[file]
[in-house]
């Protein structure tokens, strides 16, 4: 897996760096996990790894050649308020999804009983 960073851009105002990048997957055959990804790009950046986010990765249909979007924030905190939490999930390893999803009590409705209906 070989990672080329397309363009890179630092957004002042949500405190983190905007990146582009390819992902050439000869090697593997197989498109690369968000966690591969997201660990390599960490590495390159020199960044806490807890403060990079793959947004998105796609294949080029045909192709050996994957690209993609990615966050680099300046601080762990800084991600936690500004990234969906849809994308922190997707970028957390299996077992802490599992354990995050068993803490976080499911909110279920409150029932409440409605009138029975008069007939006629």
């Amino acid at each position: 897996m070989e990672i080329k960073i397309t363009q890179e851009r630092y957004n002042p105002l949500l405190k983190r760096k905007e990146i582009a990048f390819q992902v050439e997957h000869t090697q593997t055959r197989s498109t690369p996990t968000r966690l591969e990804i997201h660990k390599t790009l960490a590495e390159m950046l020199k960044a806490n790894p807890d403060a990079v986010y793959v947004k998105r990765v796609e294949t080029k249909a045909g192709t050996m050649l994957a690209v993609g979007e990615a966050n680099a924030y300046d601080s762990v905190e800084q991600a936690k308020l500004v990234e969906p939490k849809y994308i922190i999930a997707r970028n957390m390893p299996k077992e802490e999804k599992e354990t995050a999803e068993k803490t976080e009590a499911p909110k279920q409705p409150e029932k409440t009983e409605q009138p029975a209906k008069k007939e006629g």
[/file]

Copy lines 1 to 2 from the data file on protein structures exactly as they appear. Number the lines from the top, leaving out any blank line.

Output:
[in-house]
């Protein structure tokens, strides 16, 4: 897996760096996990790894050649308020999804009983 960073851009105002990048997957055959990804790009950046986010990765249909979007924030905190939490999930390893999803009590409705209906 070989990672080329397309363009890179630092957004002042949500405190983190905007990146582009390819992902050439000869090697593997197989498109690369968000966690591969997201660990390599960490590495390159020199960044806490807890403060990079793959947004998105796609294949080029045909192709050996994957690209993609990615966050680099300046601080762990800084991600936690500004990234969906849809994308922190997707970028957390299996077992802490599992354990995050068993803490976080499911909110279920409150029932409440409605009138029975008069007939006629």